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Ready for the Windmillers' Trade Fair

by Leslie McManus

Tags: International Windmillers' Trade Fair, windmills, restoration,

The International Windmillers’ Trade Fair will be the first stop on my summer show circuit.

  Model 12 Dempster windmill
Erecting an 8-foot Model 12 Dempster (pre-1930) here on the ranch, October 2008.

Held June 3-5 at the Butler County 4-H Fairgrounds in El Dorado, Kan., the event is small but mighty.

Windmill enthusiasts attend from all over the country, bringing everything from stunning salesman’s samples to equally handsome restored full-size wheels.

These folks could probably award college credit to attendees. There’s heavy emphasis on sharing information, and many of the people present are very, very knowledgeable about windmills, their history and their role in American agriculture.
Removing masking tape after painting.
The Dempster wheel, restoration complete.
The completed towers. 

Click any of these thumbnail images for a larger version.
The Aermotor wheel, during final stages of restoration (Barry McManus at back).
Barry used hot dip galvanized hardware in tower construction.
A view through the tower.

Octagonal platform on the Aermotor tower
The octagonal platform on the Aermotor tower.

This topic hits pretty close to home for me, as there’s been a flurry of windmill activity here on the ranch this spring.

My husband, Jeff, has been restoring two windmills and his brother, Barry McManus, has constructed towers for them. Both windmills are owned by Ron Drosselmeyer, Two Buttes, Colo.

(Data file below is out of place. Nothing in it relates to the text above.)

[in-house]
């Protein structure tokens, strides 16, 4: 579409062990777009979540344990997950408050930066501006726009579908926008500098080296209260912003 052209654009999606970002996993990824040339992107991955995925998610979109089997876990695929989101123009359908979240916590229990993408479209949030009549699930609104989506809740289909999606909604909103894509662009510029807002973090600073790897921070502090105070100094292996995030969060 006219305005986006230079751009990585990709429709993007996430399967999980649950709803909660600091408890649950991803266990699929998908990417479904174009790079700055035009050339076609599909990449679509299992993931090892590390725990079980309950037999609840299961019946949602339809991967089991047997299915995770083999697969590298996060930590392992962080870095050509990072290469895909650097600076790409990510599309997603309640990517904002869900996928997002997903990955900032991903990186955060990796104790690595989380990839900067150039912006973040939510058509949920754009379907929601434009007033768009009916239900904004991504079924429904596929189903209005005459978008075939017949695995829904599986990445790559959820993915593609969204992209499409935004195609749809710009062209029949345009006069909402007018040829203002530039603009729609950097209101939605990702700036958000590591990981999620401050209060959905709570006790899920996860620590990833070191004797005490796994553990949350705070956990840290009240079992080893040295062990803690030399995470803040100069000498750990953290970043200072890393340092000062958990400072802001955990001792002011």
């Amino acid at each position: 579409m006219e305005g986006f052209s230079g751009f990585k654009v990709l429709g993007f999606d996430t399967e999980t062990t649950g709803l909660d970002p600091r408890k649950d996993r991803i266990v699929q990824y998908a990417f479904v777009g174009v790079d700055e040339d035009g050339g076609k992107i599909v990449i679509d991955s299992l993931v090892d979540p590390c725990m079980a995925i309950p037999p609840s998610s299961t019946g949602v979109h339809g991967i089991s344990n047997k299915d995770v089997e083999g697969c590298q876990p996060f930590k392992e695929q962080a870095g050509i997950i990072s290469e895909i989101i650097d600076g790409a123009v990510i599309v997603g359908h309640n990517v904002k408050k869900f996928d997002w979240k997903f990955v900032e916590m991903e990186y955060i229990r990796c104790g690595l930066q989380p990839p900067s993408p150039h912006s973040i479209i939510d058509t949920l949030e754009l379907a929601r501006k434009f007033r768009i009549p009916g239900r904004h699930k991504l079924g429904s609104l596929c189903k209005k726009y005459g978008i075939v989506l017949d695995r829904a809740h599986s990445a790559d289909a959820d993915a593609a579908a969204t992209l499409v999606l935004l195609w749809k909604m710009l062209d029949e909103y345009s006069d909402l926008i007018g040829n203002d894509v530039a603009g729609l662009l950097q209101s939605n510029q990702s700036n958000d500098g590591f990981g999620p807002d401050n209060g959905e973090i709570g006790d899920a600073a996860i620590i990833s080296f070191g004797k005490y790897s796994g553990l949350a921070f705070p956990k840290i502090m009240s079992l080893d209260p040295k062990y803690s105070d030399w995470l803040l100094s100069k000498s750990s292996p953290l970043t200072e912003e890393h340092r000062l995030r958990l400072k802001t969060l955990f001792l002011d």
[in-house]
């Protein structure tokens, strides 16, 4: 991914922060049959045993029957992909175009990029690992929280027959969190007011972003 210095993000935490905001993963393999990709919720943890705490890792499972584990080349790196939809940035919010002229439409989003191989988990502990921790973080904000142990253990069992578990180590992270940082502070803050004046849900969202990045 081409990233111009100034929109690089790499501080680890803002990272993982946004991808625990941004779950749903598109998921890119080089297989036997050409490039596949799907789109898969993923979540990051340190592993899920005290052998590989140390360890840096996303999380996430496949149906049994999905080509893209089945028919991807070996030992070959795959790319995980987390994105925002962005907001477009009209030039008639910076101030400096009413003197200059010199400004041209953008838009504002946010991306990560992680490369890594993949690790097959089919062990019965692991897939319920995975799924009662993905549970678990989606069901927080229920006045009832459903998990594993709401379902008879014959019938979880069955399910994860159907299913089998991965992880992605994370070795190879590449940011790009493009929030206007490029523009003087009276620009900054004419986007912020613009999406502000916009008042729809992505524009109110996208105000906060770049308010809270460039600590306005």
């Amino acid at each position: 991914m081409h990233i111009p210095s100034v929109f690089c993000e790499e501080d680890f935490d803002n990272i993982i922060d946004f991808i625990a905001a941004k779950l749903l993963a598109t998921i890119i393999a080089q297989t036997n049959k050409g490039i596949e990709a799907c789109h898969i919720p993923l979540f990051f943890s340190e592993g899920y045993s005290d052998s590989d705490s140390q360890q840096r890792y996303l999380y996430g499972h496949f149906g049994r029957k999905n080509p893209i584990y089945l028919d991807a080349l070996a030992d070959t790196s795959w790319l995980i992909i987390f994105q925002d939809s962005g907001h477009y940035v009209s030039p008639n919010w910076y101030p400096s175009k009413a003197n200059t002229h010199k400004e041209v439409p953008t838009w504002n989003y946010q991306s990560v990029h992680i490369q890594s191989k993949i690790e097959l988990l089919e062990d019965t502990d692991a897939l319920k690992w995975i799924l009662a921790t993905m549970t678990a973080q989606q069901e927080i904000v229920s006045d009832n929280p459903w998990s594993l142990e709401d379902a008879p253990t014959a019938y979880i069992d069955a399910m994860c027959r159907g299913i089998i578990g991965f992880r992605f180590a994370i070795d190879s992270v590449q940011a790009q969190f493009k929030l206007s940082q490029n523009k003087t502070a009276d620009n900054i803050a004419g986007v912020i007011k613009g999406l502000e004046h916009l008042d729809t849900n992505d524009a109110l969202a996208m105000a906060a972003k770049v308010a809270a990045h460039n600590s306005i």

The first is an 8-foot Demster 12A, possibly dating to the 1930s or ’40s. The head had fallen from its original site near Campo, Colo., so it now has all new sheet tin. It’s going on a 25-foot tower made of full-dimension Douglas fir poles and treated lumber.

The second is a totally original 6-foot Aermotor (a 702?) dating to the 1950s. It’ll go on a 22-foot tower built of the same materials as the other tower, but slightly different design.

The restorers’ goal was a blend of historical accuracy and aesthetics.

“We know these aren’t 100 percent historically accurate,” Jeff says, “but we wanted them to be durable and visually appealing.”

Both towers will be in perfect working order when complete, but will be used for display only.

But first there’s some ground to cover: in less than two weeks, they’ll be headed south on a semi, bound for El Dorado, where they’ll join the display at the trade fair. From there, they’ll head west to Two Buttes for permanent display.

If you can swing a trip to southeast Kansas, come see these and much, much more at the trade fair. We’ll be looking for you!

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